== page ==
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SharePoint Object Dispose Guidance

Posted by Steve Pietrek on February 2, 2009

Last week, the Microsoft SharePoint team released SPDisposeCheck. SPDisposeCheck is a tool which will check your code and alert you when SharePoint objects are not being disposed of properly. Keith Dahlby has a good post where he warns people that SPDisposeCheck is not 100% perfect and should not be the end all. After the SPDisposeCheck tool was released to the public last week, I ran it against my source code for a decent size project I finished up with a few weeks ago. Fortunately, there were no issues reported. I am not posting to gloat; rather list things I did and resources I used to improve my code to avoid leaks.

  1. Learn the SharePoint object model. I know, obvious but…
  2. Understand what Dispose is. Roger Lamb has an excellent post on the subject. Best way to avoid leaks is to understand why dispose is necessary. Roger lists the Dispose Patterns in the post.
  3. Read (better yet, memorize) the Best Practices: Using Disposable Windows SharePoint Services Objects article written by the Microsoft SharePoint team. It was recently updated last month (January 2009).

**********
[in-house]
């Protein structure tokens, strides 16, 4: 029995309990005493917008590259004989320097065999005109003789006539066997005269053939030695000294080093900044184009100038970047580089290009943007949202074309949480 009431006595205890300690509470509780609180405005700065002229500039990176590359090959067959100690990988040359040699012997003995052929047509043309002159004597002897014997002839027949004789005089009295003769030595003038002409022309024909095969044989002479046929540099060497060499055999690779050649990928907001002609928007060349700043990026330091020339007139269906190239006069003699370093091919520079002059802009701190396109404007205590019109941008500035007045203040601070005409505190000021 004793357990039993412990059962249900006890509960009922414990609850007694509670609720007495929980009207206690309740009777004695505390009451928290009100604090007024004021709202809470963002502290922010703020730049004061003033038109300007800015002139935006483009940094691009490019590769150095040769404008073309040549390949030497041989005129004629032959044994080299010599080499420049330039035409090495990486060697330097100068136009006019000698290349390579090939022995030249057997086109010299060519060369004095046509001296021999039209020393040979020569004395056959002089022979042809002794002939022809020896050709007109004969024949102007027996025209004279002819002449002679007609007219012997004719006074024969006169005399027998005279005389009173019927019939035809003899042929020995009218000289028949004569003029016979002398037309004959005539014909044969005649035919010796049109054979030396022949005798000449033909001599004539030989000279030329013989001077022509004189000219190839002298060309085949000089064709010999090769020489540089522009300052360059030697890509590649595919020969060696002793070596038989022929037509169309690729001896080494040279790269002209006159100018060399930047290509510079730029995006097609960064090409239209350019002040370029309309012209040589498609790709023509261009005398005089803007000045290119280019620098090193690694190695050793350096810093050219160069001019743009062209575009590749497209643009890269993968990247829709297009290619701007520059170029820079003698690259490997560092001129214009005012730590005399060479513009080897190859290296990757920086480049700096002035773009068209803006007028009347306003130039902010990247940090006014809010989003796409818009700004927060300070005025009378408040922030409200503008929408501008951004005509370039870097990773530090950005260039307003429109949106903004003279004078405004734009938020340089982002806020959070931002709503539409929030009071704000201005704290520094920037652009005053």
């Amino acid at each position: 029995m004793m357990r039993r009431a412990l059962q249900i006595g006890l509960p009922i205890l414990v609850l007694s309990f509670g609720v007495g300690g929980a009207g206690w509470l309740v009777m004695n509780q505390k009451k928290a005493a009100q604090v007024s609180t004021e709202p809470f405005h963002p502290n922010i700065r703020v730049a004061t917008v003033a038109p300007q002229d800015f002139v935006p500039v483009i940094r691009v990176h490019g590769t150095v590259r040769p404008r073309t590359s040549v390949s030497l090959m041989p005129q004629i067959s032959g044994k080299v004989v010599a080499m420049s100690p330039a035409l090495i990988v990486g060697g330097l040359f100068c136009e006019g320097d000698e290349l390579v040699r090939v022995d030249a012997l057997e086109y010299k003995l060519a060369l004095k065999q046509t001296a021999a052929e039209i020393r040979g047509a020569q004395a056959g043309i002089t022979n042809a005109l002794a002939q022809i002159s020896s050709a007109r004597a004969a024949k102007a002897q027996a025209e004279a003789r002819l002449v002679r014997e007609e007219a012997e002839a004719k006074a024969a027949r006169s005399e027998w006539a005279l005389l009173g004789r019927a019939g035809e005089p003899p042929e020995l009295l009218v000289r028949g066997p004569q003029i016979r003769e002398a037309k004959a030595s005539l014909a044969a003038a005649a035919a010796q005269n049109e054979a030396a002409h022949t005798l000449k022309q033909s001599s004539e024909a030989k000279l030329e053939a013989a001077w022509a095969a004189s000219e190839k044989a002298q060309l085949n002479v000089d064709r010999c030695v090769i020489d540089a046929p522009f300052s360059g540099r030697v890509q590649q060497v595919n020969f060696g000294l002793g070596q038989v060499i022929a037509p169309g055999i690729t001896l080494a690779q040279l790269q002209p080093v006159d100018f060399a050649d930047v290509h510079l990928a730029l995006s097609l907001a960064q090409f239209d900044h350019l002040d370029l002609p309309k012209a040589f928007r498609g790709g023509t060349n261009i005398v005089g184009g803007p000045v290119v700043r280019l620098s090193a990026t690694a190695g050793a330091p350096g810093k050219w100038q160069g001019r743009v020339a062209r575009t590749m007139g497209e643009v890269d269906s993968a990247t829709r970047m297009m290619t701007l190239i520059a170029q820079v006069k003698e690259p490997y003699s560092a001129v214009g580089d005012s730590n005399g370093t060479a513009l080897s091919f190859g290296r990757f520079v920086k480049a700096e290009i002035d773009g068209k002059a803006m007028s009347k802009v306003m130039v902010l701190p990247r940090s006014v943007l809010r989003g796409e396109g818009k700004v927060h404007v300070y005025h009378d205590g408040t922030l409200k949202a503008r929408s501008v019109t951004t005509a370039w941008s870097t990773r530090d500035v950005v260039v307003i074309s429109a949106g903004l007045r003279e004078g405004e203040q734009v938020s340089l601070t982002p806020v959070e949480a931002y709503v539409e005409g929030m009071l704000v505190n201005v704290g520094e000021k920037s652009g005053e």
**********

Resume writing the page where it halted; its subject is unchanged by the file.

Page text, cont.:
4. Read blogs. There are highly intellectual folks who write brilliant posts on the disposable subject. Some posts I have linked to in the past have been written by Roger Lamb, Stefan Goßner, Waldek Mastykarz, and Reza Alirezaei. There are numerous others but this will get you jump started.
  5. Use Extension Methods and code libraries. The folks above have numerous examples of dispose code in their posts. They have researched it, written about it, and argued on it. Bundle it up and reuse it.
  6. Head over to Jeremy’s SharePoint Dev Wiki and read through this article.
  7. Become intimate with the SharePoint logs (ULS). Review the logs after running code which accesses the SharePoint Object Model and search for anything related to the SPRequest object. It will list the call stack so you can see what code is leaking. I was amazed how many issues I found by reading through the logs when I “thought” I had an handle on the proper usage of disposing SharePoint objects. Sure it is painful but well worth the effort.
  8. Be careful passing around SharePoint objects as parameters.
  9. Use the SPDisposeCheck tool to alert you of any leaks you may have missed.
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